One-hundred and fifty-eight years ago on September 17, a battle that has been called the bloodiest single day in American history was fought on Maryland farmland adjacent to a small creek from which the battle took its name: Antietam. More American soldiers died in this battle than all other combat deaths in the nineteenth-century combined. Sharpsburg (as the Confederates called this battle) “brought the Confederacy to the brink of military victory and of diplomatic recognition of its independent nationhood by foreign powers,” as historian James M. McPherson has written. But the “victory” was inconclusive and diplomatic recognition was not to follow. The horror of Antietam was brought home to civilians when Alexander Gardner’s photographs of the dead – taken two days after the battle – were displayed in public.
Confederate General Robert E. Lee demonstrated that he could outmaneuver the Union Army despite their numerical superiority (nearly 2 to 1). And Union General George McClellan earned Lincoln’s growing displeasure. The president commented that his general “had the slows.” McClellan did not renew his attack on September 18 and sat on the north side of the Potomac for nearly six weeks while Lee used the time to reorganize, resupply, and then withdraw back to Virginia.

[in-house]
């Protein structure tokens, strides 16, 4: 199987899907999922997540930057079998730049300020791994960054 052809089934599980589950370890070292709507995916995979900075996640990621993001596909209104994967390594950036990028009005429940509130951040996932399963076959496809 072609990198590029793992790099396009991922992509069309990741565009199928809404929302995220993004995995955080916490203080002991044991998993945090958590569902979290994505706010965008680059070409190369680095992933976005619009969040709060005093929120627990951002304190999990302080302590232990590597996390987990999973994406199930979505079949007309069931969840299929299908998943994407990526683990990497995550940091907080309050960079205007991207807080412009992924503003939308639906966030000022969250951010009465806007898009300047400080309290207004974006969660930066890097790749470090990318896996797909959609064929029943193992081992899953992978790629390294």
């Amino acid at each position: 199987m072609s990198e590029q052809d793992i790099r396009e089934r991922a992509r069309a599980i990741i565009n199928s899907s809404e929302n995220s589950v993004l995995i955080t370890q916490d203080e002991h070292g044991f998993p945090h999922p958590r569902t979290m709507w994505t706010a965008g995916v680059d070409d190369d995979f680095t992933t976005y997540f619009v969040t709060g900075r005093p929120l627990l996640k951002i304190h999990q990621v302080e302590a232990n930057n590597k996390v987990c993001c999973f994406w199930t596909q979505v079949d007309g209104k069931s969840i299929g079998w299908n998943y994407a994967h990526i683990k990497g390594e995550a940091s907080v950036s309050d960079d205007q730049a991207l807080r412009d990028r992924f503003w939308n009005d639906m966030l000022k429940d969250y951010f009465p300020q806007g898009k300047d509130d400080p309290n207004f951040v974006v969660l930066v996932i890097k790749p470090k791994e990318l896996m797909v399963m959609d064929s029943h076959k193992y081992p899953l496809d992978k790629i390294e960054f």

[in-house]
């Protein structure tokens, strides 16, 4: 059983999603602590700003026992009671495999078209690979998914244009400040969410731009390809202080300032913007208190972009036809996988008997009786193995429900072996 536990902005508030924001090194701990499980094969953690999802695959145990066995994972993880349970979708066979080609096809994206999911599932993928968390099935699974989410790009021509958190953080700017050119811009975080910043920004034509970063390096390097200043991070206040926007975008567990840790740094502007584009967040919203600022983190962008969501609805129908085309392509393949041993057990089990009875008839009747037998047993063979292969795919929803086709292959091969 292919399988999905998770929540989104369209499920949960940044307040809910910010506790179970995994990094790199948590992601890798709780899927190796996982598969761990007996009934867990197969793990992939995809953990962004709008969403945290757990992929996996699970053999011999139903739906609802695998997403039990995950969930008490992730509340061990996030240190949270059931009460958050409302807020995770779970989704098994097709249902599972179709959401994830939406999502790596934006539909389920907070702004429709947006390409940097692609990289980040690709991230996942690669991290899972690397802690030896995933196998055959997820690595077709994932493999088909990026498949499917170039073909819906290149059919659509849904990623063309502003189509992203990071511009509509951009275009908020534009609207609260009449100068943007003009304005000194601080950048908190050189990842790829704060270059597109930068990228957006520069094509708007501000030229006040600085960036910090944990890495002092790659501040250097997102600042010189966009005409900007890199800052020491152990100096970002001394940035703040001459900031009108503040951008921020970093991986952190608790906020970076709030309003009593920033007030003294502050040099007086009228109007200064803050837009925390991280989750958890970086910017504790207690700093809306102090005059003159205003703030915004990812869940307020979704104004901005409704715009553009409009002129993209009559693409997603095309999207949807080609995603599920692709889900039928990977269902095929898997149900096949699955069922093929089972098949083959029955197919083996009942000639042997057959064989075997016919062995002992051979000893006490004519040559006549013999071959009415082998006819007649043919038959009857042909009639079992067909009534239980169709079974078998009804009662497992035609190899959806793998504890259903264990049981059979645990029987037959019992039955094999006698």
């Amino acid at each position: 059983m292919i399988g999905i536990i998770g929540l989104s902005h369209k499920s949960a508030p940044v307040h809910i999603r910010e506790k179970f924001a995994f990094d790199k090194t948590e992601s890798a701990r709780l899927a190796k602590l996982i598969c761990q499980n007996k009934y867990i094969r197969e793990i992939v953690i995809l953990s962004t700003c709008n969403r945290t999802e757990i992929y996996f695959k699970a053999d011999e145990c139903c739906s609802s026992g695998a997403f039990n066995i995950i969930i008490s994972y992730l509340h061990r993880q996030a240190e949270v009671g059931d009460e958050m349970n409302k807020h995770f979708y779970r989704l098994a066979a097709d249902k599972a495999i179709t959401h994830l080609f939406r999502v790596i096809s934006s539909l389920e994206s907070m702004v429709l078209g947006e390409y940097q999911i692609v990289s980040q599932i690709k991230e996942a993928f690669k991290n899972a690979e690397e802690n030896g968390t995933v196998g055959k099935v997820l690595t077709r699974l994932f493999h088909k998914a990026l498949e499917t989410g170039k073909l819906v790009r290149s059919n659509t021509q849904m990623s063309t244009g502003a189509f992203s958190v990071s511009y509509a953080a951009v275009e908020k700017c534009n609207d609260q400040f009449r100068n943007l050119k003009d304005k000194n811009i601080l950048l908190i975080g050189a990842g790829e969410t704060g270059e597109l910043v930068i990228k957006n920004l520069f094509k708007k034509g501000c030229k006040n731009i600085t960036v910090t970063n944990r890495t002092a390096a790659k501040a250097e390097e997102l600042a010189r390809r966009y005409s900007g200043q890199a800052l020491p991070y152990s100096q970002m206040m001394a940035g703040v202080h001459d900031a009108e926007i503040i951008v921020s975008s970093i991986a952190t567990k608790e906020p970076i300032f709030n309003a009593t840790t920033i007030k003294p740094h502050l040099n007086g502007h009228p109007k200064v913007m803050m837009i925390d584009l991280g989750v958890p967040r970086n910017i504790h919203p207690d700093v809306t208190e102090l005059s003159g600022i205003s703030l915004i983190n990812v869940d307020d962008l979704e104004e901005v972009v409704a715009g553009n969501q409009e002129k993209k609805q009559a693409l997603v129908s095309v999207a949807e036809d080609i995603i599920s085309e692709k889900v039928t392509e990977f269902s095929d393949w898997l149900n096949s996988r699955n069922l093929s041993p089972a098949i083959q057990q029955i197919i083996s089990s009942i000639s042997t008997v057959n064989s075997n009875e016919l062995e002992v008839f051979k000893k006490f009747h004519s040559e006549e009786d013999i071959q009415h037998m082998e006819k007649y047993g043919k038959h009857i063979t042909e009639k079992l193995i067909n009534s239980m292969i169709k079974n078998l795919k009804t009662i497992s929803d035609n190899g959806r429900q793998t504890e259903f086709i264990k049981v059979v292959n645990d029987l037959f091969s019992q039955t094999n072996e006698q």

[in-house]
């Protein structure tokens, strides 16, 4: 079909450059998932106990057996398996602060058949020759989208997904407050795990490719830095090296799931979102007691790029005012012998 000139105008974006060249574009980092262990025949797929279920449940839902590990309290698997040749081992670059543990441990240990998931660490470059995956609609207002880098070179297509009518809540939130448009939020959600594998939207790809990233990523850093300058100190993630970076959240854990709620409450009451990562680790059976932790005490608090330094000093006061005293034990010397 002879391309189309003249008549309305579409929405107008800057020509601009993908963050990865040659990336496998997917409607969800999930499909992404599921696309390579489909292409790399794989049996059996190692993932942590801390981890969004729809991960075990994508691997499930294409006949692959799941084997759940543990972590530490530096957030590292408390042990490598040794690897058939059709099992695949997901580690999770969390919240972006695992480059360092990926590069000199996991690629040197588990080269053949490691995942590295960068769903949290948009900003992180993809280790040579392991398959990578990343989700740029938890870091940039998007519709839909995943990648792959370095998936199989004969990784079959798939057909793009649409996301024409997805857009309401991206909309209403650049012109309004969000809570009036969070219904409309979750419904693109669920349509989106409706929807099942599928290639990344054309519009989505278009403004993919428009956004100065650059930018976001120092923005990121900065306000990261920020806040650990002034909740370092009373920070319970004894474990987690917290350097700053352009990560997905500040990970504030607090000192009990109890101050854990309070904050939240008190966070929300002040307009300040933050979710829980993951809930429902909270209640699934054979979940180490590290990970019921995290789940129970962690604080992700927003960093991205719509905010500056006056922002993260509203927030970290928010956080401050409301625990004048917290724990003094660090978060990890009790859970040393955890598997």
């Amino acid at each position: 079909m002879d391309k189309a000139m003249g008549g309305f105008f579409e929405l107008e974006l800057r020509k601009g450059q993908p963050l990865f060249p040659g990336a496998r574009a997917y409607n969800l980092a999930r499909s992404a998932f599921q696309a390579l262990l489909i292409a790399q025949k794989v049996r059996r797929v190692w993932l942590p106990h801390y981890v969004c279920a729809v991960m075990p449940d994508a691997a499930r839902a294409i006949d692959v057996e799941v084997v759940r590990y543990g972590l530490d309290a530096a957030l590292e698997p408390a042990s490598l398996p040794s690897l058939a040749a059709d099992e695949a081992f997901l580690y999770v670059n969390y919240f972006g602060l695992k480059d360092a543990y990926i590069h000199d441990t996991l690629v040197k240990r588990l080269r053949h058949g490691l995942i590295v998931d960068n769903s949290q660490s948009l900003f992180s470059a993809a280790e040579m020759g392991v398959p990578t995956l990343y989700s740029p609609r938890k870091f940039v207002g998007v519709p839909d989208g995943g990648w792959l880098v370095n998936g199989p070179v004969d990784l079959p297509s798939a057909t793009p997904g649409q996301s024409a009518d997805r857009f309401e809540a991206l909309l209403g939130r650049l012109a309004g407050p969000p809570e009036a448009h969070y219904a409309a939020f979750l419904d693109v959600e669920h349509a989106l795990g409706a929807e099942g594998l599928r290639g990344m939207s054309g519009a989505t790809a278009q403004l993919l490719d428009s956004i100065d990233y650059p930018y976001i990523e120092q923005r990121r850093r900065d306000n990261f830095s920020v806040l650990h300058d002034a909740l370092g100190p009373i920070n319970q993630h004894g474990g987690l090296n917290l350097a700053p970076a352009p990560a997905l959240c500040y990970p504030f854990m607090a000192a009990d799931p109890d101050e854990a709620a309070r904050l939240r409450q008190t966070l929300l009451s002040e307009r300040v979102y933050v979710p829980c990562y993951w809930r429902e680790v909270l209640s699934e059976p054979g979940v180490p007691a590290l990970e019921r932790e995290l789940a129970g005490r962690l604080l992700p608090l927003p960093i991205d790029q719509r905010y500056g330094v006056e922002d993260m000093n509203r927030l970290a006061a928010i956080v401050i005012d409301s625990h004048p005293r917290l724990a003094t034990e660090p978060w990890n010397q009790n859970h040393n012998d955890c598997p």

Despite McClellan’s personal lack of aggressiveness, his troops showed courage and tenacity in the battle. Unfortunately, McClellan’s ineptness seemed to rub off on the two officers who would succeed him at the helm of the Army of the Potomac: first Ambrose Burnside and then Joseph Hooker.
The energy and courage of the Union fighting men were matched by the assigned Medical Corps team on the field. Dr. James Dunn and his surgeons faced overwhelming casualties and a lack of medical supplies until civilian Clara Barton brought supplies to the battlefield. Prior to that, Dr. Dunn and his surgeons had been reduced to binding wounds with corn husks taken from nearby fields.
The Antietam battlefield has been successfully protected thanks to the early work of preservationists. Antietam National Battlefield is a National Park Service protected area that offers visitors exhibits, marked hiking trails, and other educational resources. Yet, even today, new information is found. Recently a newly-discovered map shows where nearly 800 Union and Confederate dead were buried in the days following the battle. In total, the map shows the locations of 5,800 graves located across a 12-square mile area — burial sites not previously known. Because the map is believed to be the only one to exist, The New York Public Library has digitized the document so that the public has access to it.
One indisputable related event that transcends the on-going dispute over who “won” the battle is Lincoln’s announcement of the Emancipation Proclamation five days after Antietam. That document freed many, but not all, enslaved people across the country effective January 1, 1863.
Thanks to the following for information used in this blog:
Crossroads of Freedom: Antietam, by James M. McPherson
Forgotten Civil War Map, by Michael Ruane, Washington Post, June 17, 2020
Photo: Confederate Dead taken by Alexander Gardner, September 19, 1862